Department of Communication Studies

Academy Award Nominee Alice Elliott to Screen Two Documentaries

clohesy film  series logoDocumentary filmmaker and Academy Award nominee Alice Elliott will visit the University of Northern Iowa Oct. 24-25 to talk and screen two acclaimed works.

Elliott will show her Academy Award-nominated film The Collector of Bedford Street in the Lang Hall Auditorium (Lang 117) at 8 p.m. on Monday, Oct. 24.  The screening will be followed with a Q&A session with Elliott.

On Tuesday, Oct. 25, Elliott will host a screening of Body and Soul: Diana and Kathy at 8 p.m. in the Center for Multicultural Education (CME 109) in the upper level of the Maucker Union.  A Q&A session with Elliott and light refreshments follow. 

Both of Elliott's presentation and screening events are free and open to the public.

Elliott is the inaugural visiting filmmaker in the William and Stephanie Clohesy Documentary Film Series.  The goal of the series is to bring America's most distinguished documentary filmmakers to UNI.  The series is sponsored by the UNI Department of Communication Studies, and directed by David O’Shields, filmmaker-in-residence and adjunct instructor in the department.

Elliot's two films focus on the nature of human disability.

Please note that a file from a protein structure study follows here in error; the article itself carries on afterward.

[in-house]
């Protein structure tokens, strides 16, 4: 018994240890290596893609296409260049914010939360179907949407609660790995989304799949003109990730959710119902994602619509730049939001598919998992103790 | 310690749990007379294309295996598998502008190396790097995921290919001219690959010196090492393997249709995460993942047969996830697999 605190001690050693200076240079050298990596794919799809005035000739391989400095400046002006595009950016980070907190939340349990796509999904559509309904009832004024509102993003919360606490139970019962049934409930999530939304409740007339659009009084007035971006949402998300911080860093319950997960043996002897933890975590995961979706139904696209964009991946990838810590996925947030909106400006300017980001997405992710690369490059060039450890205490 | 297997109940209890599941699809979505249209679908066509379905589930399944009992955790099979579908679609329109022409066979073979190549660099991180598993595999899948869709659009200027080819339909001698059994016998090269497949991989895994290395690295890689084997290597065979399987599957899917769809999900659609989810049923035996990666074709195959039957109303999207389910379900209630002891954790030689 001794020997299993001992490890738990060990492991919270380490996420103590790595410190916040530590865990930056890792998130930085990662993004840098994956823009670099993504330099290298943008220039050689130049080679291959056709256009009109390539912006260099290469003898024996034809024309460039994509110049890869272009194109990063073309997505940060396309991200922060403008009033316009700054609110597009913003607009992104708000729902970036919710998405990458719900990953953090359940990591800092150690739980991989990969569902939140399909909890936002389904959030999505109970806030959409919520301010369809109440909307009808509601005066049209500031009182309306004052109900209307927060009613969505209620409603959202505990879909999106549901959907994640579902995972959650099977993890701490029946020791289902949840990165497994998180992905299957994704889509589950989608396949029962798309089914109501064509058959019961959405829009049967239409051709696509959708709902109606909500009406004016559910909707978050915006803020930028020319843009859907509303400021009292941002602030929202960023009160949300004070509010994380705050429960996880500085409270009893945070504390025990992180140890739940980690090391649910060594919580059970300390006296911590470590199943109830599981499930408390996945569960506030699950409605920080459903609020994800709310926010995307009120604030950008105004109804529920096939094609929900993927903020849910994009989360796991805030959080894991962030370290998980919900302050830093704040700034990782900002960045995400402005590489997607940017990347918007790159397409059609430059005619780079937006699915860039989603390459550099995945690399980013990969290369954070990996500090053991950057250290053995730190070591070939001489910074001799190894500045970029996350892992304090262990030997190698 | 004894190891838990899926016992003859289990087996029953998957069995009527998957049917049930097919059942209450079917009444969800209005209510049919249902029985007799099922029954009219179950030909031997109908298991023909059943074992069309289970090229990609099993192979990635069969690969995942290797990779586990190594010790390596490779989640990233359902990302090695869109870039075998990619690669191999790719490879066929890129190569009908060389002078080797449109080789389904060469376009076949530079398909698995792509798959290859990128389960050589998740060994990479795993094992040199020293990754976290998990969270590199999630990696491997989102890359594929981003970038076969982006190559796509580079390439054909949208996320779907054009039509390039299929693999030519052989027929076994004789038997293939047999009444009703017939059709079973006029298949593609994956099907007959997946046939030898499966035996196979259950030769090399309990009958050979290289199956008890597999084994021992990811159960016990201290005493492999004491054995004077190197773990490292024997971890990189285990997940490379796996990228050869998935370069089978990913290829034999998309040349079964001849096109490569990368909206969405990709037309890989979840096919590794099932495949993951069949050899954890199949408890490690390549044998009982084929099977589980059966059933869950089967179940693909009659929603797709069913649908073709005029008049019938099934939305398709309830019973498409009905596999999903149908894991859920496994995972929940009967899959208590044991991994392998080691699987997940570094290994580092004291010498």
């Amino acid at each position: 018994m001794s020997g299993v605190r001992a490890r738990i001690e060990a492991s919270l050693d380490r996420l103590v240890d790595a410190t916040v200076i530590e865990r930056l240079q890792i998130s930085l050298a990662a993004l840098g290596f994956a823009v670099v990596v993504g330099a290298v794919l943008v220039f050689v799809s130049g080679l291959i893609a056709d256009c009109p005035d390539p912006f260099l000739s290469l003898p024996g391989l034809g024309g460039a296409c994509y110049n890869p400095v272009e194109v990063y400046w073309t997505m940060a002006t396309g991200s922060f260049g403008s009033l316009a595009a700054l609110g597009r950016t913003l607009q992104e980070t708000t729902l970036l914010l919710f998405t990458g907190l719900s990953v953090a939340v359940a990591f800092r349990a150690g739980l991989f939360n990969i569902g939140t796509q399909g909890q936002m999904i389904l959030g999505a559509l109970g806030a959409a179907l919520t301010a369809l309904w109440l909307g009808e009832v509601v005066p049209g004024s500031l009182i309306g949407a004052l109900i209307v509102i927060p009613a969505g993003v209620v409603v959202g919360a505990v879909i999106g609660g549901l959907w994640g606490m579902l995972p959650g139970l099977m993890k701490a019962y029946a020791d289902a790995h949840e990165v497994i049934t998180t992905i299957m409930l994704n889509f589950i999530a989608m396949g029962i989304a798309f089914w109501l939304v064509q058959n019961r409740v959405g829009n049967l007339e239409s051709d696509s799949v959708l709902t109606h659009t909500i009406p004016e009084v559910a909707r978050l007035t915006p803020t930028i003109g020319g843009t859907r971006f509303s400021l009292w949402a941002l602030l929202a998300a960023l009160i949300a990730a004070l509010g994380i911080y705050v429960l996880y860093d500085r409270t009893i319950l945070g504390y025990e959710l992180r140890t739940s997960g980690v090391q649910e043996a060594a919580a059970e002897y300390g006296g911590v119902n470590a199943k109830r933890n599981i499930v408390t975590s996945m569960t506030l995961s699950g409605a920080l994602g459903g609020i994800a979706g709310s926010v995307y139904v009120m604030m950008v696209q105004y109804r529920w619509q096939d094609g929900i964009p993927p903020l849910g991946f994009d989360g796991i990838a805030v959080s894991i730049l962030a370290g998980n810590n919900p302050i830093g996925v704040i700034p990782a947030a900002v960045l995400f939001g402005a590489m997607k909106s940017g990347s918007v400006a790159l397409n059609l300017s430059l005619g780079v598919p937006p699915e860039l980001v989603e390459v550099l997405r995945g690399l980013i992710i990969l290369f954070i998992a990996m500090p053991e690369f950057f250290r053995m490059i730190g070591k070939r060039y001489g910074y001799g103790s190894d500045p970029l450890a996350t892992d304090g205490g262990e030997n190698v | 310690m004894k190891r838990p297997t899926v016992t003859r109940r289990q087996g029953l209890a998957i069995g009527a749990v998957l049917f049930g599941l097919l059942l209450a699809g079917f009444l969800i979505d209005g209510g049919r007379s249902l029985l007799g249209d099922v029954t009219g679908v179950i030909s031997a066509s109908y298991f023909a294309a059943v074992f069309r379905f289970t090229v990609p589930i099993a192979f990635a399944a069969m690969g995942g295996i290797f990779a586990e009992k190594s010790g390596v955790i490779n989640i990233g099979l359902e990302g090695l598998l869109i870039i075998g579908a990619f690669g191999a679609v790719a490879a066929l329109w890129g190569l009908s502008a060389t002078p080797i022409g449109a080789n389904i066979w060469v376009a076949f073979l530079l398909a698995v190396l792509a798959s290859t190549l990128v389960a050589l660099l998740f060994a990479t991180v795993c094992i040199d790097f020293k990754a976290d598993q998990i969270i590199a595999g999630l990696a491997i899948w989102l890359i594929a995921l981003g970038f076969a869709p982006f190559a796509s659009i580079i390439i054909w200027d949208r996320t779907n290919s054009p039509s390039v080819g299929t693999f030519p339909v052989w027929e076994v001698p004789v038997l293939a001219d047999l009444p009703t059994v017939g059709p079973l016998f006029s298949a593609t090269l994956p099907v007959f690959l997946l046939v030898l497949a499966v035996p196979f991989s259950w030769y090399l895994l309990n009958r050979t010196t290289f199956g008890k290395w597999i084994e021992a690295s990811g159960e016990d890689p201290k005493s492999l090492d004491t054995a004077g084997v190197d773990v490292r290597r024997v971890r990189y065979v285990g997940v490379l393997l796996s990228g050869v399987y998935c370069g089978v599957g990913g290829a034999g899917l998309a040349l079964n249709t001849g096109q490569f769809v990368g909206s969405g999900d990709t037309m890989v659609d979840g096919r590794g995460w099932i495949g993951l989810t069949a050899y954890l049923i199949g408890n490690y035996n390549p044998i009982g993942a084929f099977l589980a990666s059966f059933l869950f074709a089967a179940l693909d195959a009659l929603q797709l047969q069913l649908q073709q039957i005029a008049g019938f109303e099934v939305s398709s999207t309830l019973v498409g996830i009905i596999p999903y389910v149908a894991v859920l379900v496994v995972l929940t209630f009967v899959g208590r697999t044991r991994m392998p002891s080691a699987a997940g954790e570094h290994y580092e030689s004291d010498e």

The Collector of Bedford Street is a 34-minute documentary about Alice's neighbor, Larry Selman, a community activist and a fundraiser who has an intellectual disability. When Larry's primary caregiver becomes unable to care for him, his New York City neighborhood community rallies together to protect his independent lifestyle by establishing an adult trust fund in his behalf.  The Collector of Bedford Street was nominated for an Academy Award in 2002. It was screened over 70 film festivals, was shown on the cable channel Cinemax, and won 18 awards.

Body & Soul: Diana & Kathy is a true story about two life-long friends who have made their home in Springfield, Illinois. Diana drives, cooks, shops, and has been Kathy's personal assistant and friend for the past 35 years. Remarkably, Diana has Down Syndrome, a genetic condition that gives her one extra chromosome and a lower IQ. Kathy on the other hand is 61, has a degree in English, but is non-verbal, and has had cerebral palsy since her birth. As part of their ongoing activist efforts to demystify disability, Diana and Kathy invited Alice into their home over a period of five years to create their film, Body & Soul: Diana & Kathy.  The documentary was screened in a number of film festivals, and was shown on PBS in 2009.

Alice Elliott has worked in theater, film and television for over 35 years. She is an Academy Award nominated director, a writer, producer, actress, parent, college level teacher, advocate for the disabled, cinematographer, New Day film distribution cooperative member-owner, wife, and voiceover artist. She is also a published and produced playwright of both adult and children's plays. As a performer, she appeared on ABC's daytime drama LOVING for ten years and made two feature films including Four Friends, directed by Arthur Penn. Elliott is an Associate Teacher at the NYU Tisch School of the Arts.